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In negotiations over (lucrative) rezonings in M-CROWN district, can more be asked of developers? The discussion at Community Board 8 begins.

See collected coverage of M-CROWN rezonings: click here.

It seems clear, from the examples of 1010 Pacific Street and 1050 Pacific Street, that the upside after a rezoning in the M-CROWN district is huge. The applicants sold the properties for, in the first case, 2.4 times the land cost, and, in the second, 21 times the value of the properties' mortgages.

There are two pending projects: 870-888 Atlantic Ave., and 1034-1042 Atlantic Ave., in Prospect Heights and Crown Heights. We don't know the cost of the land because, in the first case, the transaction hasn't been consummated and, in the second, the developer claims ownership but won't disclose details (and it's not in the city's ACRIS database).

Based on the Pacific Street examples, the two pending rezonings might be worth between $29 million and $50 million, subject to a downward adjustment based on the provision of deeply affordable housing, under the city's Mandatory Inclusionary Housing (MIH), and some space for job-creating uses.

So even with that, plus any additional cost for environmental cleanup, a rezoning seems lucrative. As I wrote, the architect behind those projects--and other M-CROWN rezonings--sees the business opportunity in upzonings along Atlantic Avenue with a Floor Area Ratio (FAR) of 8.5, which is what the Department of City Planning has advocated.
From CB 8 presentation

"I think if people see the price of entry is an Option 3 [for deep affordability]," said Nick Liberis at a Community Board 8 meeting, "and having to work with you, you’ll be having developers knocking on your door all day long to get this done."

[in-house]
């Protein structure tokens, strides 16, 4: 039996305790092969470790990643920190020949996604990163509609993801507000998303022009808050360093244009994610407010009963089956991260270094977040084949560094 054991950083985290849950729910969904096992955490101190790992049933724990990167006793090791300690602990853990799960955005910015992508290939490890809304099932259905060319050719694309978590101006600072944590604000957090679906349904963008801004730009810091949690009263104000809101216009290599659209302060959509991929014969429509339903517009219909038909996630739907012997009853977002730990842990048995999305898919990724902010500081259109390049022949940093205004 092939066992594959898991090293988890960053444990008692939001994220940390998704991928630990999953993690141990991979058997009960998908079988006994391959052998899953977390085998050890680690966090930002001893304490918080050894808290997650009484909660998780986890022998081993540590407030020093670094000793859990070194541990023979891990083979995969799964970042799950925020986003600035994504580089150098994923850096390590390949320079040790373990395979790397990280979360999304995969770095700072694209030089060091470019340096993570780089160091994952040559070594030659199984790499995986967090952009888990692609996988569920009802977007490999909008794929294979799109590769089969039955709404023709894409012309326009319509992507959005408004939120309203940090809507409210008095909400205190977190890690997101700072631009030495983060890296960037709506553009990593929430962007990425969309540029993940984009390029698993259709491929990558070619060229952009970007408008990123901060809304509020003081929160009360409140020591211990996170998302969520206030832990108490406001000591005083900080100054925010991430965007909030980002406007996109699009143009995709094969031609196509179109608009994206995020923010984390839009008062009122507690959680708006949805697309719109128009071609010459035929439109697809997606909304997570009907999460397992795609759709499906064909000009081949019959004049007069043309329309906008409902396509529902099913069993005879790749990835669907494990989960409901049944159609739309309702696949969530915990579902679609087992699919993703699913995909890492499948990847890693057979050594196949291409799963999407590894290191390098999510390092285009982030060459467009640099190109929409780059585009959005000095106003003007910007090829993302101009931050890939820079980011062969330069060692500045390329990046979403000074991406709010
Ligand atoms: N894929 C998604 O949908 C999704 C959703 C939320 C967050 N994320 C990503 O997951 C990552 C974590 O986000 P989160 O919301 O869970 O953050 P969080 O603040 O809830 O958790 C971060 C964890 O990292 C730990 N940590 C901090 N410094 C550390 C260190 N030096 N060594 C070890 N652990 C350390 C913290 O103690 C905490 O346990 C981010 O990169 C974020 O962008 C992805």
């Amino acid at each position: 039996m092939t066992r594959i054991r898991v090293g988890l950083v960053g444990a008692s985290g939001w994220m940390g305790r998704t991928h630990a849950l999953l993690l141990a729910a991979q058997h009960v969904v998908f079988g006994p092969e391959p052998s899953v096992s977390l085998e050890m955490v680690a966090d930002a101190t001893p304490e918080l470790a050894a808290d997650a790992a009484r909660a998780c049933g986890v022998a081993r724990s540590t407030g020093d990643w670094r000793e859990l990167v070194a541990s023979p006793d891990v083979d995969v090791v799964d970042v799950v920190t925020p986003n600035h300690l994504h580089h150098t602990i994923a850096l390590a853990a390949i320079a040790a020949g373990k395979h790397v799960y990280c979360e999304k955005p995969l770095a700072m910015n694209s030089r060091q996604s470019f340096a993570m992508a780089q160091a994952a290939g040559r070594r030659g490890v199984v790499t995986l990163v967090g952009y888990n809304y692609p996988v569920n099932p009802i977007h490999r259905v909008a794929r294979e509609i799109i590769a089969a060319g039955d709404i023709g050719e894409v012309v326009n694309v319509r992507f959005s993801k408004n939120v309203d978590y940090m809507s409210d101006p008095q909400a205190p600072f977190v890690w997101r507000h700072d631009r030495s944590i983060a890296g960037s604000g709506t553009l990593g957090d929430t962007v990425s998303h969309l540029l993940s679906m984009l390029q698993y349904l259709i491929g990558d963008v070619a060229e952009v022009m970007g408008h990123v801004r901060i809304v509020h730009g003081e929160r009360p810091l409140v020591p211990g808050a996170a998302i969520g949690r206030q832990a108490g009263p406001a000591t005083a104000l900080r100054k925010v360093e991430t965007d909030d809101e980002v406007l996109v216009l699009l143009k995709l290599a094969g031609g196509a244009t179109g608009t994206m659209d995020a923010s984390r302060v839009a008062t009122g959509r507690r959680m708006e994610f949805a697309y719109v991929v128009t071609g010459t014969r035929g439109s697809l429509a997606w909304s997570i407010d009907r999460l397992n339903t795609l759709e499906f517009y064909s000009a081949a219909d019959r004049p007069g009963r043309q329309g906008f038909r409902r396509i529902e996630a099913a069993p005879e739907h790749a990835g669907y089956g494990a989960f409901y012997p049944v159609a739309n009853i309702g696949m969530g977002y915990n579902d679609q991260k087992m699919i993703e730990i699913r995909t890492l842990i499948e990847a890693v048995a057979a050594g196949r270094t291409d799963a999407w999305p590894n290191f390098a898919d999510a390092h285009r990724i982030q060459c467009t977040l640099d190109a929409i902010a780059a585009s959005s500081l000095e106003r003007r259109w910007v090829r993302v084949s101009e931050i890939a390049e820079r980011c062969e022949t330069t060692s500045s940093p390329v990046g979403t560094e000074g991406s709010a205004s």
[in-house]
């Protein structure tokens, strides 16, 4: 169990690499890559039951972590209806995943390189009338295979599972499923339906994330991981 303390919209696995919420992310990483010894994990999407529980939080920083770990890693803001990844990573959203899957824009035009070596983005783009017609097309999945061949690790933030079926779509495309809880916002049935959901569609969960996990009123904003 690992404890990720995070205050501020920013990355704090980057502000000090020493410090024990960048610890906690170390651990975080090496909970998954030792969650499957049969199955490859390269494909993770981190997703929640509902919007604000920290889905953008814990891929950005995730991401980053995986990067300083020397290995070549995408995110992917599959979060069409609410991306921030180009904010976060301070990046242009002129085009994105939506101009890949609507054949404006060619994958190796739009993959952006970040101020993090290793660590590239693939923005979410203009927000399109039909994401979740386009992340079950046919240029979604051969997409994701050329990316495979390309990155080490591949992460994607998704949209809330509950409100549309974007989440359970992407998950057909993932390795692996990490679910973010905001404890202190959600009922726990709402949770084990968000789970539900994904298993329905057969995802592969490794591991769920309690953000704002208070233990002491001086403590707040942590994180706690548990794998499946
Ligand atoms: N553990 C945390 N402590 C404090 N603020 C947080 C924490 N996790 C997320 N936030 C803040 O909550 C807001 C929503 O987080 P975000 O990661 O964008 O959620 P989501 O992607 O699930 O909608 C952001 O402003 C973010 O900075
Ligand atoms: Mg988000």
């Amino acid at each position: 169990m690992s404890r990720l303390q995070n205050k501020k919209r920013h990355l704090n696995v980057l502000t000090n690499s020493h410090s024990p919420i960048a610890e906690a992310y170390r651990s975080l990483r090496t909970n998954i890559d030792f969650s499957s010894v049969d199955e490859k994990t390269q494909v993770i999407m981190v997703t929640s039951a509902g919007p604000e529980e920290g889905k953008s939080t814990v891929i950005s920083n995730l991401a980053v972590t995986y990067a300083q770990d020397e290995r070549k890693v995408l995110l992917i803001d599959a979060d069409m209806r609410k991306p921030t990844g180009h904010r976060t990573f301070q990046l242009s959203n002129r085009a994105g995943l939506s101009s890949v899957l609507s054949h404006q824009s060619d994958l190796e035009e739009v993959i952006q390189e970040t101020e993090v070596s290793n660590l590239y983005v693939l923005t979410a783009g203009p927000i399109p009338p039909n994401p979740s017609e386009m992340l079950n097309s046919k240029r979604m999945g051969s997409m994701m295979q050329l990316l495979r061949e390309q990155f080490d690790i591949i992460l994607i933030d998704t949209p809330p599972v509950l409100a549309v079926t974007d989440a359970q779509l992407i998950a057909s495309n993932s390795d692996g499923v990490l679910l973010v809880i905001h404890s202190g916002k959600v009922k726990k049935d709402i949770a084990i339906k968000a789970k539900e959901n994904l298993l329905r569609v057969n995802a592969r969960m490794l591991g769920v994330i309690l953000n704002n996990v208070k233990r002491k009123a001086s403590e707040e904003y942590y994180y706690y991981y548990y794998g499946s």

Only in the three most recent rezonings has Community Board 8 asked for deep affordability in exchange for upzoning beyond the M-CROWN guidelines. 

FAR is the multiple of bulk to the underlying lot. Though Community Board 8 recommended an FAR of 7 in its M-CROWN resolutions, its leaders have negotiated deep affordability and job-creating space in exchange for increased bulk, as seen in the chart above right. (That doesn't necessarily mean the developers can claim "support.")

In the case of 840 Atlantic Ave., where the full board did not endorse a last-minute Land Use Committee resolution, no outside agreement, called a Community Benefits Agreement, was signed, and the commitment is in question.

With the two pending projects, agreements might be signed, but only if and when Council Member Crystal Hudson agrees to approve the projects. Right now, she says she's undecided; her call for a neighborhood rezoning did not mention them. 

Looming over all this is whether, with both the pending and future projects, the Council Member and Community Board can ask more from the developers, and whether the city can refine its requirements to ask for more.

What more could be asked?

Reflecting on Liberis's statement, I posed a question to CB 8's Gib Veconi, who's led the M-CROWN subcommittee:  
Given speculative market/rising property values and rising value of buildable square feet, is there any mechanism for the CB or the city to get more out of the developers, or to curb speculation? In other words, if it's easy now for developers to agree to MIH Option 3, what else is there?
His response was that, yes, they could ask for more affordability, job-creating space, and services:
Consistent with the M-CROWN objectives, it may be possible to get agreement for a more floor area for affordable units than required under MIH, and/or more floor area for non-residential light industrial uses. It also may be possible to have developers specifically fund anti-displacement services, workforce development programs, and streetscape and safety improvements on Atlantic Avenue. The latter would require advance discussions with DOT [Department of Transportation] to ensure a plan for Atlantic Avenue was in place to specify the work to be funded by private developers.
Similarly, if the city were to pursue a neighborhood rezoning, it would have to ask for more, especially since it cannot at this point require MIH Option 3.

Map by Kaja Kühl; rezonings in light blue are pending; apartment counts are from